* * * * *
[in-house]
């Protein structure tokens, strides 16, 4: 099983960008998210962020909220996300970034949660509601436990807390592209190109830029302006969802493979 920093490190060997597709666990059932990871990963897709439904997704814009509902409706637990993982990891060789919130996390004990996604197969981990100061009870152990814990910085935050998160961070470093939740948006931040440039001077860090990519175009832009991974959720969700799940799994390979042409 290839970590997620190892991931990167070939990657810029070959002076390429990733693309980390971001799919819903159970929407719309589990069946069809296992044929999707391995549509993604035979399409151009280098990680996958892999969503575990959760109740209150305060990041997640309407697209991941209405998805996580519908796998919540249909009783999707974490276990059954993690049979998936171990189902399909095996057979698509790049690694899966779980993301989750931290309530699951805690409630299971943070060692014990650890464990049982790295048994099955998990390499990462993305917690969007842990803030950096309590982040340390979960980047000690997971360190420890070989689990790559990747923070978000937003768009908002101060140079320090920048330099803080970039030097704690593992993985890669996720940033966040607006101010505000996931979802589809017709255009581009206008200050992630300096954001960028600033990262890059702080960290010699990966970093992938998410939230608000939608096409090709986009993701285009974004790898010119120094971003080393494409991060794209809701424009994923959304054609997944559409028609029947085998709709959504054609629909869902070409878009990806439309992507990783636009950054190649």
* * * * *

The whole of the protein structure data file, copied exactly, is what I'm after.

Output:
[in-house]
């Protein structure tokens, strides 16, 4: 099983960008998210962020909220996300970034949660509601436990807390592209190109830029302006969802493979 920093490190060997597709666990059932990871990963897709439904997704814009509902409706637990993982990891060789919130996390004990996604197969981990100061009870152990814990910085935050998160961070470093939740948006931040440039001077860090990519175009832009991974959720969700799940799994390979042409 290839970590997620190892991931990167070939990657810029070959002076390429990733693309980390971001799919819903159970929407719309589990069946069809296992044929999707391995549509993604035979399409151009280098990680996958892999969503575990959760109740209150305060990041997640309407697209991941209405998805996580519908796998919540249909009783999707974490276990059954993690049979998936171990189902399909095996057979698509790049690694899966779980993301989750931290309530699951805690409630299971943070060692014990650890464990049982790295048994099955998990390499990462993305917690969007842990803030950096309590982040340390979960980047000690997971360190420890070989689990790559990747923070978000937003768009908002101060140079320090920048330099803080970039030097704690593992993985890669996720940033966040607006101010505000996931979802589809017709255009581009206008200050992630300096954001960028600033990262890059702080960290010699990966970093992938998410939230608000939608096409090709986009993701285009974004790898010119120094971003080393494409991060794209809701424009994923959304054609997944559409028609029947085998709709959504054609629909869902070409878009990806439309992507990783636009950054190649």